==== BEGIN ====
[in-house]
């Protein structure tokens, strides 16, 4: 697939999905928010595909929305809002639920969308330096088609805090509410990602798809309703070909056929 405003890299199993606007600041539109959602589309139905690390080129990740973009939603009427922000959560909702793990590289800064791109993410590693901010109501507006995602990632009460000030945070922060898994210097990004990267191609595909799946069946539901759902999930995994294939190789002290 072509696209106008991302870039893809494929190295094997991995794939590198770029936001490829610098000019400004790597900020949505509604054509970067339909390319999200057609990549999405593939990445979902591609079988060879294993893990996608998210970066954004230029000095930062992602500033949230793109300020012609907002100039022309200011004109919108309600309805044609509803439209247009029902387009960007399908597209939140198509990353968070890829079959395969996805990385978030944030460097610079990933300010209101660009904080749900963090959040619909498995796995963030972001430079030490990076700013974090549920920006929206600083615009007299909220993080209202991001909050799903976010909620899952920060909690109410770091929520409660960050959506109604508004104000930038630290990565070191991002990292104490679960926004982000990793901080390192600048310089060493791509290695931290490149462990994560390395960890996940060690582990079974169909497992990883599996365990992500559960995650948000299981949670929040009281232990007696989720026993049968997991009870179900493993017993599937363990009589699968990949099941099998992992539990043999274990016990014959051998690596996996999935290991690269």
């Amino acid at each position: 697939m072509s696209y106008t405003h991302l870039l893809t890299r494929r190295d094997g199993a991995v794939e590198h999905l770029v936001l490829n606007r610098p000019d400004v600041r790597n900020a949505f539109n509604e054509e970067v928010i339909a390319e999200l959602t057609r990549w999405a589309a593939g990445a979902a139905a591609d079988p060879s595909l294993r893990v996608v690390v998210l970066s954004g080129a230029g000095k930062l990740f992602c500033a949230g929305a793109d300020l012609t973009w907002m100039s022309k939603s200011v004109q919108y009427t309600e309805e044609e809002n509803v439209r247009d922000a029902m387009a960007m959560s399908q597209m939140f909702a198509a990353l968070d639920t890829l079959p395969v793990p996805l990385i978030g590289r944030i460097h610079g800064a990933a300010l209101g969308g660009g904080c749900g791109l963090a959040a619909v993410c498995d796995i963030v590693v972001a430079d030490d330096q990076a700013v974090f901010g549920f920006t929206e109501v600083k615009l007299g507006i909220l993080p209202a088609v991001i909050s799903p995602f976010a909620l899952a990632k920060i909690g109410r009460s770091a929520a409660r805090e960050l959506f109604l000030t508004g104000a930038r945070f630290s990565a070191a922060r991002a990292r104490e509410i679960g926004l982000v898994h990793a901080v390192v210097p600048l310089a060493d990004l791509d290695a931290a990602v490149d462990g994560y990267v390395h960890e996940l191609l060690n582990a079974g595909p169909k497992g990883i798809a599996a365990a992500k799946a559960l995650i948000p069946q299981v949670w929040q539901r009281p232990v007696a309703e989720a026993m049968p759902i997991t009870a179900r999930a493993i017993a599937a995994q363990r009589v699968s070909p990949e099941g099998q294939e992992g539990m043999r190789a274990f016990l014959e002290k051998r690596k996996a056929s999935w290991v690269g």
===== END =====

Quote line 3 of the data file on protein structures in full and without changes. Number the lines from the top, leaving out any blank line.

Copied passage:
């Amino acid at each position: 697939m072509s696209y106008t405003h991302l870039l893809t890299r494929r190295d094997g199993a991995v794939e590198h999905l770029v936001l490829n606007r610098p000019d400004v600041r790597n900020a949505f539109n509604e054509e970067v928010i339909a390319e999200l959602t057609r990549w999405a589309a593939g990445a979902a139905a591609d079988p060879s595909l294993r893990v996608v690390v998210l970066s954004g080129a230029g000095k930062l990740f992602c500033a949230g929305a793109d300020l012609t973009w907002m100039s022309k939603s200011v004109q919108y009427t309600e309805e044609e809002n509803v439209r247009d922000a029902m387009a960007m959560s399908q597209m939140f909702a198509a990353l968070d639920t890829l079959p395969v793990p996805l990385i978030g590289r944030i460097h610079g800064a990933a300010l209101g969308g660009g904080c749900g791109l963090a959040a619909v993410c498995d796995i963030v590693v972001a430079d030490d330096q990076a700013v974090f901010g549920f920006t929206e109501v600083k615009l007299g507006i909220l993080p209202a088609v991001i909050s799903p995602f976010a909620l899952a990632k920060i909690g109410r009460s770091a929520a409660r805090e960050l959506f109604l000030t508004g104000a930038r945070f630290s990565a070191a922060r991002a990292r104490e509410i679960g926004l982000v898994h990793a901080v390192v210097p600048l310089a060493d990004l791509d290695a931290a990602v490149d462990g994560y990267v390395h960890e996940l191609l060690n582990a079974g595909p169909k497992g990883i798809a599996a365990a992500k799946a559960l995650i948000p069946q299981v949670w929040q539901r009281p232990v007696a309703e989720a026993m049968p759902i997991t009870a179900r999930a493993i017993a599937a995994q363990r009589v699968s070909p990949e099941g099998q294939e992992g539990m043999r190789a274990f016990l014959e002290k051998r690596k996996a056929s999935w290991v690269g």